Apeel Sciences raises $33 million to keep your food from going bad

Shriveled strawberries? Brown bananas?

Santa Barbara startup Apeel Sciences says it has the answer. The company, which on Tuesday announced it raised $33 million in funding led by prestigious Silicon Valley venture capital firm Andreessen Horowitz, is producing a chemical coating that can be applied to fruits and vegetables to keep them from spoiling.

The coating is made from natural plant extracts taken from recycled agricultural byproducts, according to the company, and you can’t see, taste or smell it. The startup says it’s all-natural, and safe for human consumption. The science behind the product is based on the fact that spoilage is caused by water loss and oxidation — the Apeel coating keeps moisture in and protects the produce from air and microbial activity.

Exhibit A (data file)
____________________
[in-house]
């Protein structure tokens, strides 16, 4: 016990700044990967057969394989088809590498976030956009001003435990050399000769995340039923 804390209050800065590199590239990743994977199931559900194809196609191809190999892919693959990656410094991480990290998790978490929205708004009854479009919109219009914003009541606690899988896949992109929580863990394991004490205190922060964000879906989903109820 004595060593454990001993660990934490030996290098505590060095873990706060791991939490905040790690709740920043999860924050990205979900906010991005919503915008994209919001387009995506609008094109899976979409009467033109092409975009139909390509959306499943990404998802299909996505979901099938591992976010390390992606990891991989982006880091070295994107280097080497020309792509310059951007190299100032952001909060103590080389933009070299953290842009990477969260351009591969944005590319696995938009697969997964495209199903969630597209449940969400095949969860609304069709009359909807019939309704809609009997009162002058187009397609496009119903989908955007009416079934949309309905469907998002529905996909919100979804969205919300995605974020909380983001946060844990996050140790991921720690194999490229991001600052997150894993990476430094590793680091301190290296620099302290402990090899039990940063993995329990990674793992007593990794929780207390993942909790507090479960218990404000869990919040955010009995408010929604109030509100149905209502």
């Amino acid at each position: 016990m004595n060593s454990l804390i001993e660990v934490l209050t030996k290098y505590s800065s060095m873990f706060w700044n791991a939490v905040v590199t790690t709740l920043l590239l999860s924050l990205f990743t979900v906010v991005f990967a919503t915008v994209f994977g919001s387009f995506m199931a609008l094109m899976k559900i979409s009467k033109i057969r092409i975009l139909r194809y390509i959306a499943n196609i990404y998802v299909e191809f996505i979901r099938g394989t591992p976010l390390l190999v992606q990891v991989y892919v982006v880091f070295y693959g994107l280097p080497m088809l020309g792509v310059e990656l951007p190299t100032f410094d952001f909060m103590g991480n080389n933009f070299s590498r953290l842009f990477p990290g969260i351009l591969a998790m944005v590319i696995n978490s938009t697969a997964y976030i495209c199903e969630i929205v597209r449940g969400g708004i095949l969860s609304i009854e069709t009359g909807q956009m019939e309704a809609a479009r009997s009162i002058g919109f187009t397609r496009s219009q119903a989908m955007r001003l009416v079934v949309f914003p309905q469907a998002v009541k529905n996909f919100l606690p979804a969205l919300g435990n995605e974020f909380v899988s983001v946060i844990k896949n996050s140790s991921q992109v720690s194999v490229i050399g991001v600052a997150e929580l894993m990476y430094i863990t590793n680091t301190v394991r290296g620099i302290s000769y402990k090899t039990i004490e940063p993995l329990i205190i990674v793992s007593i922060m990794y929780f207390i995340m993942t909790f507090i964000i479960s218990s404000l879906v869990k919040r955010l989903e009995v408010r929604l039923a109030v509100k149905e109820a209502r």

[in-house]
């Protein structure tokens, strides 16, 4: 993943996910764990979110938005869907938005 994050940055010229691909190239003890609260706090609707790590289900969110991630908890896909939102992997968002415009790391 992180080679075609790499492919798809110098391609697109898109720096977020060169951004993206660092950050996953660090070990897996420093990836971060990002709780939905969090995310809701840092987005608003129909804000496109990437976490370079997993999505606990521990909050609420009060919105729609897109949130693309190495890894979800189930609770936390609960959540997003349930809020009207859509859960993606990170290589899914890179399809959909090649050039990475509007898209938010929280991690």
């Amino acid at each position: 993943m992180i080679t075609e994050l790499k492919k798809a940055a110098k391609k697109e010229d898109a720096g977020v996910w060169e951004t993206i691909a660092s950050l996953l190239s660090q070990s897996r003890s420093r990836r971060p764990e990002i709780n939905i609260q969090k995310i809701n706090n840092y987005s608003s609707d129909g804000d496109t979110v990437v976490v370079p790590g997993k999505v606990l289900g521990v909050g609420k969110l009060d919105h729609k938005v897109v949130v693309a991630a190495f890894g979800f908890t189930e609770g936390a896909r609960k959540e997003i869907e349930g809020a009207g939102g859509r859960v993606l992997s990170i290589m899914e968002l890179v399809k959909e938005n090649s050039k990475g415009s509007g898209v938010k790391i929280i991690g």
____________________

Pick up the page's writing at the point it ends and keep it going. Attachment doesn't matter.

One-third to one-half of produce harvested in the U.S. ends up in a landfill, according to Apeel Sciences CEO James Rogers. Apeel seeks to change that by doubling the lifespan of fruits and vegetables.

Apeel announced its series B round of funding Tuesday, and said that Vijay Pande, the leader of the Andreessen Horowitz’s Bio Fund, and Ira Ehrenpreis, Managing Partner at DBL Partners, are joining the company’s board of directors.

“I could not possibly be more proud of the incredible scientific advances made by our team, or more optimistic about what the future holds for our company,” Rogers wrote in a blog post. “I feel grateful every day to have the opportunity to work with such talented people to solve such a meaningful problem in the world.”

Photo: Apeel Sciences CEO James Rogers in Africa. (Courtesy of Apeel Sciences)

Video: Strawberries with and without an Apeel coating. (Courtesy of Apeel Sciencs)


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